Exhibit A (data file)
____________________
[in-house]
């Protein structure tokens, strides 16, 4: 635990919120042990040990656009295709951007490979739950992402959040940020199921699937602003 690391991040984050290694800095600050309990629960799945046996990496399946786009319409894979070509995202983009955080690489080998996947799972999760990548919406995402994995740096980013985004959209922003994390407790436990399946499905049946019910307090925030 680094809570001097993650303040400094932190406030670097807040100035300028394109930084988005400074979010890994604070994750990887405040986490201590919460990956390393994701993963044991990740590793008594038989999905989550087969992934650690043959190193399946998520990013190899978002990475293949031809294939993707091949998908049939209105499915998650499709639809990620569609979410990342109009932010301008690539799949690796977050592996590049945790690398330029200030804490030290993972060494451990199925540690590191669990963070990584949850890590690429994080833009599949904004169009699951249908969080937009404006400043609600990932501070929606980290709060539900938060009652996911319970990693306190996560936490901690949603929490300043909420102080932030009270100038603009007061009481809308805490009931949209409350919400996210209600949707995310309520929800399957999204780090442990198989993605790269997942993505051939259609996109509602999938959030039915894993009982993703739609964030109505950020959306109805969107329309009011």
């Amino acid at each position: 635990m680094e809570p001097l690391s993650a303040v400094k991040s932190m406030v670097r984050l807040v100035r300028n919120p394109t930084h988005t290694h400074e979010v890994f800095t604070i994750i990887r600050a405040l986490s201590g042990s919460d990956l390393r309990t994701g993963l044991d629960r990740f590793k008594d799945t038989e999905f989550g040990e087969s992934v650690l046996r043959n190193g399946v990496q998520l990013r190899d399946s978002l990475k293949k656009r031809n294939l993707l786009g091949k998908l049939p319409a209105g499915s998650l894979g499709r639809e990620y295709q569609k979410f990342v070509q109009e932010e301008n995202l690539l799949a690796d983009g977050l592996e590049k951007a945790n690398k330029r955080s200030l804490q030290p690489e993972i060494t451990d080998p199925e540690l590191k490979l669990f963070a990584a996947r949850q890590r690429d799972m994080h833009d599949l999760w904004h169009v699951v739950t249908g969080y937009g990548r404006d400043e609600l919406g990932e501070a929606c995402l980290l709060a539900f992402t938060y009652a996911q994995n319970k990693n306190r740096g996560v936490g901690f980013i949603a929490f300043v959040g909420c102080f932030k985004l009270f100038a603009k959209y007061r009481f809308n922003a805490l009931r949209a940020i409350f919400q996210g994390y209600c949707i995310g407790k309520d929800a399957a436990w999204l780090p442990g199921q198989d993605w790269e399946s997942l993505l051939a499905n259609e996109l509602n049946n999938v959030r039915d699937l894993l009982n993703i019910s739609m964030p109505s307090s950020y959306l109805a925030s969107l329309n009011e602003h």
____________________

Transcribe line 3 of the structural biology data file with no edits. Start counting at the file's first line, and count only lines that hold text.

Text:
């Amino acid at each position: 635990m680094e809570p001097l690391s993650a303040v400094k991040s932190m406030v670097r984050l807040v100035r300028n919120p394109t930084h988005t290694h400074e979010v890994f800095t604070i994750i990887r600050a405040l986490s201590g042990s919460d990956l390393r309990t994701g993963l044991d629960r990740f590793k008594d799945t038989e999905f989550g040990e087969s992934v650690l046996r043959n190193g399946v990496q998520l990013r190899d399946s978002l990475k293949k656009r031809n294939l993707l786009g091949k998908l049939p319409a209105g499915s998650l894979g499709r639809e990620y295709q569609k979410f990342v070509q109009e932010e301008n995202l690539l799949a690796d983009g977050l592996e590049k951007a945790n690398k330029r955080s200030l804490q030290p690489e993972i060494t451990d080998p199925e540690l590191k490979l669990f963070a990584a996947r949850q890590r690429d799972m994080h833009d599949l999760w904004h169009v699951v739950t249908g969080y937009g990548r404006d400043e609600l919406g990932e501070a929606c995402l980290l709060a539900f992402t938060y009652a996911q994995n319970k990693n306190r740096g996560v936490g901690f980013i949603a929490f300043v959040g909420c102080f932030k985004l009270f100038a603009k959209y007061r009481f809308n922003a805490l009931r949209a940020i409350f919400q996210g994390y209600c949707i995310g407790k309520d929800a399957a436990w999204l780090p442990g199921q198989d993605w790269e399946s997942l993505l051939a499905n259609e996109l509602n049946n999938v959030r039915d699937l894993l009982n993703i019910s739609m964030p109505s307090s950020y959306l109805a925030s969107l329309n009011e602003h």